Two experimental DNA vaccines to prevent Ebola and the closely related Marburg infections have been found to be safe in a phase 1 clinical trial.

More importantly, the vaccines generated a similar immune response in healthy Ugandan adults as reported in healthy US adults earlier in the year. Diminished vaccine protection in African populations has been seen for other diseases.

A recent trial of another vaccine had to be halted after most of the volunteers reported severe joint pain.

The results are expected to form the basis of a more potent vaccine, delivered using a harmless chimpanzee cold virus, undergoing trials in the US, the UK, Mali and Uganda.

The findings have been published in The Lancet.

"This is the first study to show comparable safety and immune response of an experimental Ebola vaccine in an African population," says lead author Dr Julie Ledgerwood from the National Institutes of Allergy and Infectious Diseases (NIAID).

Four weeks after the third injection, just over half of the volunteers had an antibody response to the Ebola Zaire protein as did 14 of 30 participants who received both the Ebola and the Marburg vaccines.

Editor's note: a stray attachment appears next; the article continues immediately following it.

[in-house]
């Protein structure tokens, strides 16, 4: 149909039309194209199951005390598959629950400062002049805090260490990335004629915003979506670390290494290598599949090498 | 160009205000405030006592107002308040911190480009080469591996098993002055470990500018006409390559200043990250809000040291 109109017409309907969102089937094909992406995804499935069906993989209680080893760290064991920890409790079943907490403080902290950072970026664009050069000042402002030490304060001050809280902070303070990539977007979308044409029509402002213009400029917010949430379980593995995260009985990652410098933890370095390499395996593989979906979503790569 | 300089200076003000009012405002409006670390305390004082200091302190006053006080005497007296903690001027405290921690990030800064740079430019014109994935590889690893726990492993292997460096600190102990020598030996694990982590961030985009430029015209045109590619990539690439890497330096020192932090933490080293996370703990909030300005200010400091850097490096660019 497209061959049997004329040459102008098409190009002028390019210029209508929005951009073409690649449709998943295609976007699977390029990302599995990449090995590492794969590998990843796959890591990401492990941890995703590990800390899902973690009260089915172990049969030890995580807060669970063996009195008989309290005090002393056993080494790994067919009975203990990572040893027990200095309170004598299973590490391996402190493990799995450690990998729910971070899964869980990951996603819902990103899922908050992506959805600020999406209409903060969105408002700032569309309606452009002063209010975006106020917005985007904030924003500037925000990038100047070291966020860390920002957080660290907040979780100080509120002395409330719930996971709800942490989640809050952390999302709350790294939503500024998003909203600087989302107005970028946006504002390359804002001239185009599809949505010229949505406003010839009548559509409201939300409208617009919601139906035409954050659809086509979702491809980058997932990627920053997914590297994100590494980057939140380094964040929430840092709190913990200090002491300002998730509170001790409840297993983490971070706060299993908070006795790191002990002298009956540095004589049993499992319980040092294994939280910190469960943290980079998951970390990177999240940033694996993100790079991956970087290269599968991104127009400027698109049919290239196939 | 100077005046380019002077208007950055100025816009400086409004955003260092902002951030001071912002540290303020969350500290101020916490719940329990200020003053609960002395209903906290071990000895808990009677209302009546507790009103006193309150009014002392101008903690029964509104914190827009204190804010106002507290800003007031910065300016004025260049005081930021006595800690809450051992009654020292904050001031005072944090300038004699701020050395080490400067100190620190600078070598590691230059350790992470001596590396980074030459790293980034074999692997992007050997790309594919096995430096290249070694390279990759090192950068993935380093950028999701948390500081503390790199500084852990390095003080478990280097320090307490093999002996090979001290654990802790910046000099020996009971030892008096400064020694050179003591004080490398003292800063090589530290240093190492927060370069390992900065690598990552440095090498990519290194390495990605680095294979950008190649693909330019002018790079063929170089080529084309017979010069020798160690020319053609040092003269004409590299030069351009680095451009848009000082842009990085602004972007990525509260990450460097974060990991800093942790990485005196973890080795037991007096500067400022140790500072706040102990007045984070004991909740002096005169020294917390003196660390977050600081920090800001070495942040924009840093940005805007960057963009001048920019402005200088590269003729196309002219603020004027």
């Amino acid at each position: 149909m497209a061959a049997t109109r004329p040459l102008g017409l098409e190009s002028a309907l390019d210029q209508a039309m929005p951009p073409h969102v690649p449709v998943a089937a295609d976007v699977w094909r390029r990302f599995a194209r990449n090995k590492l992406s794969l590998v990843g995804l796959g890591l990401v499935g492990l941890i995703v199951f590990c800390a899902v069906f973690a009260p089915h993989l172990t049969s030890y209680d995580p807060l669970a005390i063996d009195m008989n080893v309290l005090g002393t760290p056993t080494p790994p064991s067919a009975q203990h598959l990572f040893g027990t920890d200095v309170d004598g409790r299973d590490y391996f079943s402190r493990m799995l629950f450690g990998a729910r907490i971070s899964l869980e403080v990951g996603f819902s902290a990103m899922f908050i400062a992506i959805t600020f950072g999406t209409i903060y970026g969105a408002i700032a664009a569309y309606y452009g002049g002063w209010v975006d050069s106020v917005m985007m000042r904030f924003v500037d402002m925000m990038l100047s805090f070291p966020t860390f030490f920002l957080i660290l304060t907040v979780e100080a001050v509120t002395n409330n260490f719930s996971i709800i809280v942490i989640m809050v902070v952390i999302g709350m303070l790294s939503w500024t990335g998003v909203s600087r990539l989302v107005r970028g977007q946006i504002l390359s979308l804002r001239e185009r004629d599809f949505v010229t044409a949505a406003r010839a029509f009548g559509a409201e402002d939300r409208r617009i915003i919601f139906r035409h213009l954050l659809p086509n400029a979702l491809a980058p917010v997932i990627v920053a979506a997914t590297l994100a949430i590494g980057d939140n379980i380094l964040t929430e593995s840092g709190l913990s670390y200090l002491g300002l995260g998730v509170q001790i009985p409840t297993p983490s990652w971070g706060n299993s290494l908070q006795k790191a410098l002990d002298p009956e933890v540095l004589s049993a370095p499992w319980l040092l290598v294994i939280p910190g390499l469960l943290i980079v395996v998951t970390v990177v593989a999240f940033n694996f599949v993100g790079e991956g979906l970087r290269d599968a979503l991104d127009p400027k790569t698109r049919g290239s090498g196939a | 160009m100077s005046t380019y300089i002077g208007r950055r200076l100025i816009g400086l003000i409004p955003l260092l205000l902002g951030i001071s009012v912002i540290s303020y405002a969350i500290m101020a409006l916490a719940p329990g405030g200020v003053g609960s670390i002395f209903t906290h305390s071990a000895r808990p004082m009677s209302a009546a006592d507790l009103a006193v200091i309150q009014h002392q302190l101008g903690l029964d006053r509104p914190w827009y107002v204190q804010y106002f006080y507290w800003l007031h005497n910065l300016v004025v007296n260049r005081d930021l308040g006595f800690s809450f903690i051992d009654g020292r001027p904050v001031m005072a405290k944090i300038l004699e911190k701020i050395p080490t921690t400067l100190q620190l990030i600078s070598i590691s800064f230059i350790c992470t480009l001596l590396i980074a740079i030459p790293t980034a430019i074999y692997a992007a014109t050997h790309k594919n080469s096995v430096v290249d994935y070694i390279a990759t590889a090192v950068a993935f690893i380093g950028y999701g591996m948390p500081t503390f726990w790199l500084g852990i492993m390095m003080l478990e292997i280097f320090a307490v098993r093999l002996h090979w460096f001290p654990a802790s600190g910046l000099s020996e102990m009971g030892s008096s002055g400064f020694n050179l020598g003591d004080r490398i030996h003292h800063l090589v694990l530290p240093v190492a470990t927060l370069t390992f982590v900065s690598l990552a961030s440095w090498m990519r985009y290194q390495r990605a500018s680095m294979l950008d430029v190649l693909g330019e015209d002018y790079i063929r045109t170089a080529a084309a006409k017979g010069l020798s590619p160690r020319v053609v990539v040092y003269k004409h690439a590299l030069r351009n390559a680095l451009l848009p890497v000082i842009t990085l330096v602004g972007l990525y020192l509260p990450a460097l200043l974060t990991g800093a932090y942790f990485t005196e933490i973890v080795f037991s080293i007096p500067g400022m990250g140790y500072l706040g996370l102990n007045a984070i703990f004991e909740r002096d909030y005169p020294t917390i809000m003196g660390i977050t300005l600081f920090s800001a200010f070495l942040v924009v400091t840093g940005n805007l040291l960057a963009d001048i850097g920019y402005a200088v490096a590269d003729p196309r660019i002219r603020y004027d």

However, the antibodies were not long-lasting and returned to undetectable levels within 11 months of vaccination. A more potent vaccine will be required for lasting immunity.

Scientists from the NIAID developed the DNA vaccines with code for Ebola virus proteins from the Zaire and Sudan strains and the Marburg virus protein. The antibody response against the proteins had been found to be satisfactory in primates.

In this phase 1 trial, the Makerere University Walter Reed Program enrolled 108 healthy adults aged between 18 and 50 from Kampala, Uganda, between November 2009 and April 2010.

The volunteers were randomly assigned for intramuscular injection of the Ebola vaccine (30 volunteers), Marburg vaccine (30), both vaccines (30), or placebo (18) at the start of the study, and again four weeks and eight weeks later.

The vaccines given separately and together were safe and stimulated an immune response in the form of neutralising antibodies and T-cells against the virus proteins.

Just one serious adverse event was reported in a Marburg vaccine only recipient, but was not thought to be vaccine related.

The study was funded by the US Department of Defense Infectious Disease Clinical Research Program and US National Institutes of Health Intramural Research Program.

In the race to find a vaccine against Ebola that has killed over 7,000 people in the recent outbreak in West Africa, many candidates have shown promise. A recent study had pointed to the success in using a dengue vaccine in a critically ill doctor who survived the odds.

Nasal sprays and other experimental drugs have been rushed into the race against a cure for Ebola.